5. Learn, in self-defense, as much as you can of the economy and technology of industrial food production.
  6. Learn what is involved in the best farming and gardening.
  7. Learn as much as you can, by direct observation and experience if possible, of the life histories of plant and animal food species.
Think about the food that you eat. Eat local as much as possible. Enjoy your food. Save the world.

Thanks to Dave Pollard and his How To Save The World blog for pointing me in this direction.

Tuesday, June 19, 2007

Think Before You Buy That Bottled Water

A recent newsletter from The Union of Concerned Scientists presents an excellent overview of the reasons why bottled water is not necessarily the best choice - for your family nor for the planet.

From an environmental standpoint, there are three reasons why bottled water is not a good choice:

  • "Fossil fuel consumption. Approximately 1.5 million gallons of oil—enough to run 100,000 cars for a whole year—are used to make plastic water bottles, while transporting these bottles burns thousands more gallons of oil. In addition, the burning of oil and other fossil fuels (which are also used to generate the energy that powers the manufacturing process) emits global warming pollution into the atmosphere.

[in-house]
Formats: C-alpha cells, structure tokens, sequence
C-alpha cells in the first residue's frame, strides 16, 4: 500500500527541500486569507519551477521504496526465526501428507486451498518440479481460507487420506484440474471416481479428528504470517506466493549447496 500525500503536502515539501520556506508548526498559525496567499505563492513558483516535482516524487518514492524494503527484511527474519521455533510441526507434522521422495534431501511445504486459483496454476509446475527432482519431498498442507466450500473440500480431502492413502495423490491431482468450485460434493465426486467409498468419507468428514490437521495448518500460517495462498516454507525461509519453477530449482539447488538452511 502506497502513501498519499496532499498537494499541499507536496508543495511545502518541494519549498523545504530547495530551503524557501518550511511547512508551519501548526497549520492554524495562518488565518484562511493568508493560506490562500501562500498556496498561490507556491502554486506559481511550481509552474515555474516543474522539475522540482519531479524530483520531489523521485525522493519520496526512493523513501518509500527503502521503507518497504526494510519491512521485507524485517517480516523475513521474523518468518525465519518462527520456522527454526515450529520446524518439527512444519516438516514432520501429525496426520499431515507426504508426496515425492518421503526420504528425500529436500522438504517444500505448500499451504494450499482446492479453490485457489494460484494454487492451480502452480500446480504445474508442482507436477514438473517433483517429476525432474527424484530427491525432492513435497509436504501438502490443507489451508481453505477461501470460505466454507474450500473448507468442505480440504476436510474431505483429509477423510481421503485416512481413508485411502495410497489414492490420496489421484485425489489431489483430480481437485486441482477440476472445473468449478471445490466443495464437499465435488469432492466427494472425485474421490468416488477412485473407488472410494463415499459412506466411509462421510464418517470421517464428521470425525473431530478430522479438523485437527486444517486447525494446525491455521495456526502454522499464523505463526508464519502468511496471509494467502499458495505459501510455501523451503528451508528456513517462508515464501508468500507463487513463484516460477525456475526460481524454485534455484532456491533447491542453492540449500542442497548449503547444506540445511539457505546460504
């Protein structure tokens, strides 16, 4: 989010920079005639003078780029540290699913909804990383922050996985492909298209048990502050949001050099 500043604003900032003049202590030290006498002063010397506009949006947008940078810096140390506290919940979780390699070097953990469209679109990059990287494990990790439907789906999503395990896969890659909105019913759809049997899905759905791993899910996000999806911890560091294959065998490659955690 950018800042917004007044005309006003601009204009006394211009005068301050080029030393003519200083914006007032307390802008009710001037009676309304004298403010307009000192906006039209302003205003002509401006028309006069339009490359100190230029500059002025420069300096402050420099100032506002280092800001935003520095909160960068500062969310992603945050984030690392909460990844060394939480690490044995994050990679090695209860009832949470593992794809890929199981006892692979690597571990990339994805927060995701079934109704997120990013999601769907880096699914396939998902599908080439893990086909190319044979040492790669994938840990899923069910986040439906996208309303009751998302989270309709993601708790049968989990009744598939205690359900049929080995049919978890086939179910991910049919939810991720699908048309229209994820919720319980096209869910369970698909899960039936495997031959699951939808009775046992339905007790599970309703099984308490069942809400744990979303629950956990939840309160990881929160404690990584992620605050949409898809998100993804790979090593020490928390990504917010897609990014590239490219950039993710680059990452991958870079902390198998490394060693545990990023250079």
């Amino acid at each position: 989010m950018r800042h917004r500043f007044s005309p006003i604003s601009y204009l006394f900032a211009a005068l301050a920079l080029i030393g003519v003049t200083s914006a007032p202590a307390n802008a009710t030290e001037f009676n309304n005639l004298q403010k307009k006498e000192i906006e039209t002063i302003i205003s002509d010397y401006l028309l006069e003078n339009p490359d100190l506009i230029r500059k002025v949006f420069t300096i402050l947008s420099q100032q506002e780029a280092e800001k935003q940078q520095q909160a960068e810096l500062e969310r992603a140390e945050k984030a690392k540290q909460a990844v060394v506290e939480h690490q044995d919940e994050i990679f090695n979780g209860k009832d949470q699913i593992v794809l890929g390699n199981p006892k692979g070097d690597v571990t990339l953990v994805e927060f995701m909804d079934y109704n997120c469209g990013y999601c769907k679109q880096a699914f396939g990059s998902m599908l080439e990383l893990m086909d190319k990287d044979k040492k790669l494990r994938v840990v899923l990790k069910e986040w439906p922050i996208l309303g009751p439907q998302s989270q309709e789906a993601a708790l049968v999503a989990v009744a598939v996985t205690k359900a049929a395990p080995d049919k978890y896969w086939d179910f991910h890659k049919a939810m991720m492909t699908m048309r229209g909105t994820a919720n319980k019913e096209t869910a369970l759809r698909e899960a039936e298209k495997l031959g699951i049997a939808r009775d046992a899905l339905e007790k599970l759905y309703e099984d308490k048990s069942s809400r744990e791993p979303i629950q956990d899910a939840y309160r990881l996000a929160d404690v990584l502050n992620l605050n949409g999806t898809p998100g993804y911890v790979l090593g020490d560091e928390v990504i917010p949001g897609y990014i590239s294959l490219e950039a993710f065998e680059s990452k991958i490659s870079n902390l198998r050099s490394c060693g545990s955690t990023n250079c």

• Water consumption. The growth in bottled water production has increased water extraction in areas near bottling plants, leading to water shortages that affect nearby consumers and farmers. In addition to the millions of gallons of water used in the plastic-making process, two gallons of water are wasted in the purification process for every gallon that goes into the bottles.
  • Waste. Only about 10 percent of water bottles are recycled, leaving the rest in landfills where it takes thousands of years for the plastic to decompose."
If you are out without a water bottle and deciding between a bottle of Poland Spring water and a can of Coke, go for the water. But, with a little preparedness, you can bring along a water bottle (stainless steel is the best) with cheap water from your tap, help save the earth, and keep a little cash in your pocket.

Click here to read the article.

Thursday, June 14, 2007

Climate Change: From The Front Lines

Think climate change is not happening? Think that we still have decades until the effects of global warming are felt? Think again.

One of my favorite shows in the podcast-sphere is NPR's Science Friday. Last week, they went to Alaska to see and hear firsthand the ways that climate change is already effecting their lives. You can listen to the podcast here:

Climate change is already happening. This is why significant action is needed NOW.